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Lake v. Wal-Mart Stores, Inc. - 582 N.W.2d 231 (Minn. 1998)


Intrusion upon seclusion occurs when one intentionally intrudes, physically or otherwise, upon the solitude or seclusion of another or his private affairs or concerns if the intrusion is highly offensive to a reasonable person. Appropriation protects an individual's identity and is committed when one appropriates to his own use or benefit the name or likeness of another.


Elli Lake and Melissa Weber vacationed in Mexico in March 1995 with Weber's sister. During the vacation, Weber's sister took a photograph of Lake and Weber naked in the shower together. After their vacation, Lake and Weber brought five rolls of film to the Dilworth, Minnesota Wal-Mart store and photo lab. When they received their developed photographs along with the negatives, an enclosed written notice stated that one or more of the photographs had not been printed because of their "nature." Later on, they were informed that one or more copies of the photograph were circulating in the community. Lake and Weber filed a complaint against Wal-Mart Stores, Inc. (Wal-Mart) and one or more as-yet unidentified Wal-Mart employees, alleging the four traditional invasion of privacy torts--intrusion upon seclusion, appropriation, publication of private facts, and false light publicity. Wal-Mart denied the allegations and made a motion to dismiss the complaint under Minn. R. Civ. P. 12.02, for failure to state a claim upon which relief may be granted. The district court granted Wal-Mart's motion to dismiss, explaining that Minnesota has not recognized any of the four invasion of privacy torts. The court of appeals affirmed.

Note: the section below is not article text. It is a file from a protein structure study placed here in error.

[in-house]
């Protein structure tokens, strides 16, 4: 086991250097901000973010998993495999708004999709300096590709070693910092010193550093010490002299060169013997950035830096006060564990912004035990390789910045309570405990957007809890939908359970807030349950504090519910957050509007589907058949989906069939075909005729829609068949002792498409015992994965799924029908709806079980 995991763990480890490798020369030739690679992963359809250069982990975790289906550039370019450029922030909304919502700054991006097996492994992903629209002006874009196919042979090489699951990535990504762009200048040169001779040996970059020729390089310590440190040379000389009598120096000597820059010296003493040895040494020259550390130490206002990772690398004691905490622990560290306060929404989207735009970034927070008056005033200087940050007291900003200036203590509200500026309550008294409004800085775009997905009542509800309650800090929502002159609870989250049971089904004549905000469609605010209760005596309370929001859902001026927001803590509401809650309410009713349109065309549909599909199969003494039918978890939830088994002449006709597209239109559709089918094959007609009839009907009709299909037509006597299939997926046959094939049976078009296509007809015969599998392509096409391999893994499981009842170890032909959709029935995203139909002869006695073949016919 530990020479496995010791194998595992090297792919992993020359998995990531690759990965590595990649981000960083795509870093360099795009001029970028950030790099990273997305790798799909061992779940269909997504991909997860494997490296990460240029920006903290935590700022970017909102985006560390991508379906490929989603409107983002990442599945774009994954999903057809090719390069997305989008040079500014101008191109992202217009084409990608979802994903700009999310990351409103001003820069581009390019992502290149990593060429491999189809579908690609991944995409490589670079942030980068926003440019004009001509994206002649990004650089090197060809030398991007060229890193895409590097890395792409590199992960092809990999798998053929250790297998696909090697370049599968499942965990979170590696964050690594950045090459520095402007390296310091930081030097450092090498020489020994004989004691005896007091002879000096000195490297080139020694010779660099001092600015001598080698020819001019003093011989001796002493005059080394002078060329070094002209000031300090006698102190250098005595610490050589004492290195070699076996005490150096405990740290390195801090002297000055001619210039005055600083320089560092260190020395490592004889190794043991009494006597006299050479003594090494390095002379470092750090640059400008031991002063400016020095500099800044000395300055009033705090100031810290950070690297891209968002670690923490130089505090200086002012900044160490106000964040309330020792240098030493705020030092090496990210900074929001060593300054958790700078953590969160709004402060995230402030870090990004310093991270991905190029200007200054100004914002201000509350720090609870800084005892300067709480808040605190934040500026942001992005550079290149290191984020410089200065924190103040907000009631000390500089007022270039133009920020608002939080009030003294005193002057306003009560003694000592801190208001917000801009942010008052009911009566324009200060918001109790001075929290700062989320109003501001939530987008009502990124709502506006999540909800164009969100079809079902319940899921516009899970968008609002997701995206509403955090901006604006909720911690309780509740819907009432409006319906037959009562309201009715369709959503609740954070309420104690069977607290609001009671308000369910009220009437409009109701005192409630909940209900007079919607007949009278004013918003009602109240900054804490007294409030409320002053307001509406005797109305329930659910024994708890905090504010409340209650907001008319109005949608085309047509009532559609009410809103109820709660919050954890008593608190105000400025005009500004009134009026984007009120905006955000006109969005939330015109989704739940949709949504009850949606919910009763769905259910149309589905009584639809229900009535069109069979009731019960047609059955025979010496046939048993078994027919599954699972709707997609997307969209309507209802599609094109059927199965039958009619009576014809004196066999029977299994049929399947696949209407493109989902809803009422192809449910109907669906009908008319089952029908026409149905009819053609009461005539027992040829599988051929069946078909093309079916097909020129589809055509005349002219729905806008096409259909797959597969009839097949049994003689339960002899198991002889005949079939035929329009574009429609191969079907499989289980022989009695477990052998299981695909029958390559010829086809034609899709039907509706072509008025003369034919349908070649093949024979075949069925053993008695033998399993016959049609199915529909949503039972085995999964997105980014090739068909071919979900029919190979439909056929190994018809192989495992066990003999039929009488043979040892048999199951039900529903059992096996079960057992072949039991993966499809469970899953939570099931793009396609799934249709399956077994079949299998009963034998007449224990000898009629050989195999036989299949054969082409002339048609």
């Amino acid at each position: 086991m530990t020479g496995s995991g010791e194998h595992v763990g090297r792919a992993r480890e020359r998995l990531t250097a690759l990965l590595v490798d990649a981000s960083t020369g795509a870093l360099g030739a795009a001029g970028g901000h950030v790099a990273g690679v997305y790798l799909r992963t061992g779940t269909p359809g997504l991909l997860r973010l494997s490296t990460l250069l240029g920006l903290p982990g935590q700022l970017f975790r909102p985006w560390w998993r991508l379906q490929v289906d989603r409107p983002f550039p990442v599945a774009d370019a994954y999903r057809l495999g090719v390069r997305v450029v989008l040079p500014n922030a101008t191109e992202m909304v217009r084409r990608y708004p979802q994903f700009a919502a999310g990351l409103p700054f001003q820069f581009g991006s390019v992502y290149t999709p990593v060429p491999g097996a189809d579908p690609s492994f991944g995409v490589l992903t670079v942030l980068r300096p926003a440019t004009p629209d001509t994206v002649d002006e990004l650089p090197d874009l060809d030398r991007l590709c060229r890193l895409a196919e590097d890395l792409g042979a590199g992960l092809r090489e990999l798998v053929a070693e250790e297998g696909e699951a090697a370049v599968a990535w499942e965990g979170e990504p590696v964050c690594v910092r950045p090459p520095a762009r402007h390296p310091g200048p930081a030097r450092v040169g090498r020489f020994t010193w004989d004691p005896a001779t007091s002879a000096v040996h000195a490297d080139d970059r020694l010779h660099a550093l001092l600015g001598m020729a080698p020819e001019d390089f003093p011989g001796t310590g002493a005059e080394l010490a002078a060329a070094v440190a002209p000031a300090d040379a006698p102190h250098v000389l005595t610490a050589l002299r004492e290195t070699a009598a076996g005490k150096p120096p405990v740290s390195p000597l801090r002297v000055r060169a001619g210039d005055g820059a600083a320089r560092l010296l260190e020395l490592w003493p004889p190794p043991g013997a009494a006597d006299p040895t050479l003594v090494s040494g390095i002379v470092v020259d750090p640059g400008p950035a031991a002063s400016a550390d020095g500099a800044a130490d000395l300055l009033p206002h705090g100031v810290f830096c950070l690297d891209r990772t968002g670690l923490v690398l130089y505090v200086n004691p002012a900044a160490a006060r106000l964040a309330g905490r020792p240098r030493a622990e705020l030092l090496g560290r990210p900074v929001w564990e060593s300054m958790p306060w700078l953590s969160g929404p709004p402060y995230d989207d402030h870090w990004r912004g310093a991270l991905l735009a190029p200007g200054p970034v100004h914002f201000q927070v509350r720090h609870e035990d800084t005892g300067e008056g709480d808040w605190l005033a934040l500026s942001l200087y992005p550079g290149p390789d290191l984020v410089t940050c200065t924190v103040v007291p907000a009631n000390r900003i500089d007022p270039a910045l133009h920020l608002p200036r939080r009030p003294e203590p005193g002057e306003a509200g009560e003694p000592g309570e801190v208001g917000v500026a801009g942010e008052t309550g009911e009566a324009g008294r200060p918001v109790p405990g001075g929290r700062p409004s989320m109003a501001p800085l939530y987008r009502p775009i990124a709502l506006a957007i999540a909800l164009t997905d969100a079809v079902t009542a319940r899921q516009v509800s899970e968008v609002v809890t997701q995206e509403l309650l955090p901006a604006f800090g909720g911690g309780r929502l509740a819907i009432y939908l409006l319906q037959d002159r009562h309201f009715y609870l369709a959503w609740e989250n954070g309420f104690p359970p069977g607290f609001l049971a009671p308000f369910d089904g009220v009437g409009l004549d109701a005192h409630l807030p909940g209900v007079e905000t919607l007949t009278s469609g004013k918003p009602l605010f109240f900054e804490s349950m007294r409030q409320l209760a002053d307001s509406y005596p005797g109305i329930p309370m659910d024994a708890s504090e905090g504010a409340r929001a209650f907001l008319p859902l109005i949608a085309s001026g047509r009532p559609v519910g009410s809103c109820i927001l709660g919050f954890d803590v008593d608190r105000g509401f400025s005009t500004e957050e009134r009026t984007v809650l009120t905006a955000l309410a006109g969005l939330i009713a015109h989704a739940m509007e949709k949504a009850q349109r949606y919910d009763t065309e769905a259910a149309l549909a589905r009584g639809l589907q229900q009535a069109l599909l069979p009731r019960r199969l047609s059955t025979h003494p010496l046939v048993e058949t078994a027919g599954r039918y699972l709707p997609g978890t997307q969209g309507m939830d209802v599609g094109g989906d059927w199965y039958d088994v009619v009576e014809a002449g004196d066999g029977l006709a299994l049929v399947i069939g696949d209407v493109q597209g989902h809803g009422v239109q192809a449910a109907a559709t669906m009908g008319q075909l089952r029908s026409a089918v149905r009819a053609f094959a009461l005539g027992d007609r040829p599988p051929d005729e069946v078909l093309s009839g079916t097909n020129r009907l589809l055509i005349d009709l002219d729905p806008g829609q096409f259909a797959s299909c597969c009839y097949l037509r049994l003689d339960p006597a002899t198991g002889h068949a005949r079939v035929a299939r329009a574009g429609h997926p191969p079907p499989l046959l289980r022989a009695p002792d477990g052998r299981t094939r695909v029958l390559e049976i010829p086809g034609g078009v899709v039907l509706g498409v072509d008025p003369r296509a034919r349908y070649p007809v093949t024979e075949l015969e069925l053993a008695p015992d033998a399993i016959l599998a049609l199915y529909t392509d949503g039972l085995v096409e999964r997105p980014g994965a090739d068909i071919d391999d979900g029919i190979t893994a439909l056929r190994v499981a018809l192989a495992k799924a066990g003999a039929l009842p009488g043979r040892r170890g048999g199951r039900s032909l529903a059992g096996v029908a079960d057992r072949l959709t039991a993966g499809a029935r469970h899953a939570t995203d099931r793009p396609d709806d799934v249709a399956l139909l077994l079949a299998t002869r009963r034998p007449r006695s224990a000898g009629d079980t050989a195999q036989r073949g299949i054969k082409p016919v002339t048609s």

Was the grant of Wal-Mart’s motion to dismiss in the invasion of privacy action as to the claim of false light publicity proper?




The intermediate court affirmed a grant of the motion to dismiss for failure to state a claim on which relief could be granted that Wal-Mart filed in the couple's invasion of privacy action. The court affirmed that grant as to the claim of false light publicity and reversed it as to the claim of intrusion on seclusion, appropriation, and publication of private facts. Noting that the right to be let alone was part of the common law, the court rejected the proposition that only the legislature was authorized to establish new causes of action and held that it was within the province of the judiciary to establish privacy torts in its jurisdiction. The court also found that the couple's interest in not having a photo of their nude bodies publicized was worthy of protection under causes of action for intrusion on seclusion, appropriation, and publication of private facts. The court further determined that, although there might have been some untrue and hurtful publicity that should have been actionable under false light, the risk of chilling speech was too great to justify protection for that small category of false publication that defamation did not protect.

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